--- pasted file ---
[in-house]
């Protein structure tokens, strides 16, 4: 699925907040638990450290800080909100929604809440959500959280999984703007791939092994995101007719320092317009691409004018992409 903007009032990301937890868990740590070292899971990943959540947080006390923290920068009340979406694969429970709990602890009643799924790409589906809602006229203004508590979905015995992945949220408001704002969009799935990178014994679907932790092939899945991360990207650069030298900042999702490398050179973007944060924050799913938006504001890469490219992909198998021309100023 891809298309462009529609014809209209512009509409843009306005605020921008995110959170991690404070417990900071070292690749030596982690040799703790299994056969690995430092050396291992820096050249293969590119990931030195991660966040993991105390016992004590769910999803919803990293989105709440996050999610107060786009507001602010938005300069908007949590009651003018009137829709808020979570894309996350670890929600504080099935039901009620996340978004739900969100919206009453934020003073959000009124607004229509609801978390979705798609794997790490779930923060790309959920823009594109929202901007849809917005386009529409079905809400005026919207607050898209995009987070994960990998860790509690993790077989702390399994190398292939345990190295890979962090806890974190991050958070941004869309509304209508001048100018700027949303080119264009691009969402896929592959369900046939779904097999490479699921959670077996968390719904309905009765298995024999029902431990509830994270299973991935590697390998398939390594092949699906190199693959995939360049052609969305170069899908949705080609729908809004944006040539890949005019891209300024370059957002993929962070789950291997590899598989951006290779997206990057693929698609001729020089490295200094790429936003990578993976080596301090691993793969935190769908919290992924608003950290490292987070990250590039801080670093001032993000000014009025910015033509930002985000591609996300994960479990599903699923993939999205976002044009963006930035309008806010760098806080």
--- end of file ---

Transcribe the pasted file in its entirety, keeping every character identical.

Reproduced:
[in-house]
């Protein structure tokens, strides 16, 4: 699925907040638990450290800080909100929604809440959500959280999984703007791939092994995101007719320092317009691409004018992409 903007009032990301937890868990740590070292899971990943959540947080006390923290920068009340979406694969429970709990602890009643799924790409589906809602006229203004508590979905015995992945949220408001704002969009799935990178014994679907932790092939899945991360990207650069030298900042999702490398050179973007944060924050799913938006504001890469490219992909198998021309100023 891809298309462009529609014809209209512009509409843009306005605020921008995110959170991690404070417990900071070292690749030596982690040799703790299994056969690995430092050396291992820096050249293969590119990931030195991660966040993991105390016992004590769910999803919803990293989105709440996050999610107060786009507001602010938005300069908007949590009651003018009137829709808020979570894309996350670890929600504080099935039901009620996340978004739900969100919206009453934020003073959000009124607004229509609801978390979705798609794997790490779930923060790309959920823009594109929202901007849809917005386009529409079905809400005026919207607050898209995009987070994960990998860790509690993790077989702390399994190398292939345990190295890979962090806890974190991050958070941004869309509304209508001048100018700027949303080119264009691009969402896929592959369900046939779904097999490479699921959670077996968390719904309905009765298995024999029902431990509830994270299973991935590697390998398939390594092949699906190199693959995939360049052609969305170069899908949705080609729908809004944006040539890949005019891209300024370059957002993929962070789950291997590899598989951006290779997206990057693929698609001729020089490295200094790429936003990578993976080596301090691993793969935190769908919290992924608003950290490292987070990250590039801080670093001032993000000014009025910015033509930002985000591609996300994960479990599903699923993939999205976002044009963006930035309008806010760098806080």